by september 11. in the short-term, -- we can just decide to live in more urban environment. in the long term, we can be more healthy. dick jackson's famously asked the question, what sort of environment or city are you most likely to die in a pool of blood? that is how he puts it to his audiences. they compared murder by strangers, crime, to car crashes and added the two together. in all three places you are safer in the gritty cities because the accommodation of those two. fourteen americans die every year from asthma, it's easy, everyday from asthma. it is three times the rate of the '90s and entirely due to automotive exhaust. ninety something percent. it's not what it used to be. finally, it is the environmental discussion thread which has turned 180 degrees and last 10 years. the vulcan project maps where our apartment for a prince are. red is bad, green is good. it looks like the united states sky at night. that carbon footprint, scott bernstein in chicago said what happened to the center of measuring co2 per mile? we start measuring co2 per household. well, they're only a certain numb
to reduce the infrastructure's impact upon the environment. on the front lines of protecting the beaches, are the crews that clean out the stormwater system. man: this big vactor truck works on the same principle as your vacuum cleaner in your house, only this thing sucks up the whole house. some of the storm drains collect a lot of trash. i started cleaning drains in '93. they were horrible because they hadn't been maintained so much. now this is a priority. you have trash, animal waste, and it ends up on our beaches. that is a health risk. that is one of the main reasons why we have to close the beaches after heavy rain. narrator: but even when it's not raining, water still enters the stormwater system, carrying pollutants. here on the west coast, a lot of our storm drain systems are separate from the sanitary sewer system, so if you dump something in the storm drain, it goes right to the ocean untreated. alamillo: we haven't had a major rainstorm in the last year or so yet there's a lot of water in this creek here. i would say 20% of it is natural and the other 80% is runoff. shapiro:
sentence in a more open prison environment. evidences sentenced to life in a bombing that killed 6 people and injured more than 1,000 in new york city. >> class is in session for these teachers in palm harbor florida looking to learn how to handle a gun. they were offered a concealed permit course for he had dierts in the area. >> if you are confident with the weapon confident with your skills educated and trained properly you will understand how the weapon works you are not going to be afraid of it and you are going to control the weapon instead of the weapon controlling you. >> the concealed weapons in the classroom once they have completed the course but instructors say the class is still valuable. >> they have a big announcement for those who love it. they announced they were cutting the alcohol content of which is see due to a shortage. it is prompting makers mark to restore the alcohol volume back to the historic 90s proof and tweet the company's foirnled skunlers you spoke we listen. there you go. >> her father died a hero in world war ii before she was ever born. decades after he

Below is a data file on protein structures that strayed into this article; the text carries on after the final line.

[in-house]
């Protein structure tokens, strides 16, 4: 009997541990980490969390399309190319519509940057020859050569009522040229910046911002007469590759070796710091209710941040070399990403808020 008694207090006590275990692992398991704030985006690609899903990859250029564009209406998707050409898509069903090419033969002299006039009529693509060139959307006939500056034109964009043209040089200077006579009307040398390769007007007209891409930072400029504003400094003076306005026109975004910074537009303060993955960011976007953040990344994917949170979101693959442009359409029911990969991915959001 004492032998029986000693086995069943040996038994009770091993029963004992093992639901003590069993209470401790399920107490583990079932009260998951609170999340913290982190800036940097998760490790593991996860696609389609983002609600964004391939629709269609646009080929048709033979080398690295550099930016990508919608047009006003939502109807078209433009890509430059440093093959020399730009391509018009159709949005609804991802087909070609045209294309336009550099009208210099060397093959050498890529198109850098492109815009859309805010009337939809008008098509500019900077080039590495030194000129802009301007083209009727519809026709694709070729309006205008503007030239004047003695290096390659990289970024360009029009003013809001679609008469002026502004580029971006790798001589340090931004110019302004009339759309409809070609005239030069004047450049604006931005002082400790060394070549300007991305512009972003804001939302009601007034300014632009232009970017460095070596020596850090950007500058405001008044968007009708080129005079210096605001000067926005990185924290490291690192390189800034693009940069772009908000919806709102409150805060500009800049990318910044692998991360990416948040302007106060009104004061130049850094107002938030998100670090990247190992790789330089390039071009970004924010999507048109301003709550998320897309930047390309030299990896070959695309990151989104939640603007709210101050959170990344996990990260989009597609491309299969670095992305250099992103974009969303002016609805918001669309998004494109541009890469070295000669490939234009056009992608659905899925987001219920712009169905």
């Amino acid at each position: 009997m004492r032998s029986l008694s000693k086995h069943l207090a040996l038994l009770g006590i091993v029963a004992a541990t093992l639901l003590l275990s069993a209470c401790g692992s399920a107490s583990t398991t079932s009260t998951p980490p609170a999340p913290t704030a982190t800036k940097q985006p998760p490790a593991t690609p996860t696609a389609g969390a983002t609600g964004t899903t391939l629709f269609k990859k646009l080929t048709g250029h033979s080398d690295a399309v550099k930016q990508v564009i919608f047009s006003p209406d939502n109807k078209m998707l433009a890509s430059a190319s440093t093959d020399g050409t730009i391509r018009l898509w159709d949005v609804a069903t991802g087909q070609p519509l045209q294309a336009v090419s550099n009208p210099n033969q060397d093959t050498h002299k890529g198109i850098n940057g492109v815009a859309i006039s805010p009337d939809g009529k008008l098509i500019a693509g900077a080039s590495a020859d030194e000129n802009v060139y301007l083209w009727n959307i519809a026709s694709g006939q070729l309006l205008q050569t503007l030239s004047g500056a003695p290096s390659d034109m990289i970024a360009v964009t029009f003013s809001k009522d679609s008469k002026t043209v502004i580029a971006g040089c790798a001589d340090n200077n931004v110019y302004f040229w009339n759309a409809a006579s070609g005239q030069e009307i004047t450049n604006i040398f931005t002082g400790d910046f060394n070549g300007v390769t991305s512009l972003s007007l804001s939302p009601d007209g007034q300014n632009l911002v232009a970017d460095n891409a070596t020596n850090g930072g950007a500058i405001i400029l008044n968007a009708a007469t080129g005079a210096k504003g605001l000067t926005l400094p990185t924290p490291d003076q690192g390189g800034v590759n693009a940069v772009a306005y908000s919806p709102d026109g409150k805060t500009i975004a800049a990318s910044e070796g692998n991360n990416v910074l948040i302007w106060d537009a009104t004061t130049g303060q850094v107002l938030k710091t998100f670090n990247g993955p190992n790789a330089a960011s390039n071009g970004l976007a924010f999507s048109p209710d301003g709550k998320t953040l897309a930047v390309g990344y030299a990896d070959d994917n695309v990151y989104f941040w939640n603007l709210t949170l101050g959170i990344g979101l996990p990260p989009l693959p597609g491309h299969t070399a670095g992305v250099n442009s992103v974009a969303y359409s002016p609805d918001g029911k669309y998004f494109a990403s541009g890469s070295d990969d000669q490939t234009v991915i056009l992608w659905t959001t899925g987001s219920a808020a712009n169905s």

with families, to life to changes in one's and environment, and to deal with adversity. just think about that. being productive, developing positive relationships with others, adapting to change, like adolescents, for example, dealing with adversity. we saw 30% rate of depression in new orleans after hurricane katrina. so mental health is being able to deal with these life challenges and circumstances and to be productive. it should follow then that mental disorder, mental illness represents alterations in those mental functions such that one is able to carry them out because the mood disorders, thinking disorders, were behavioral disorders. so mental disorders follow immediately from the definition of mental health. i do not want you to take your mental health for granted, because that is what we do. we take our known health for granted, and so therefore, we are not sympathetic when people have mental illnesses, because we have not thought about the fact we could lose it. we do not want to take our mental health for granted. there were five key messages in the surgeon general's report that c
't is because what they say in that article was untrue, but those statements hurt this company in an environment an in an industry that are sensitivity. dennis: david, we have to move faster. 95% of the workers were not at the company when the union vote happened 20 years ago. now, what gives the union the right to come in 20 years later saying, hey, we're your representative? >> the union's position essentially is that it is certified until desert mid, -- decertify, and until they are desert my by a vote of the workers, than can continue to represent the workers even to the election was more than two decades ago. dennis: must be nice. we ran a screen showing they treat workers well, pay $10 an hour, give scholarships to the children, and the ufw is dying on the vine, 20,000 members in 2000, and now fewer than 5,000. is this a bid by the united farm workers to double or triple the size because they are up to 12,000 employees at peak harvest season. >> well, when you count both direct hires and contractors, that's the right number, about 12,000. the consequences of imposing agreements on workers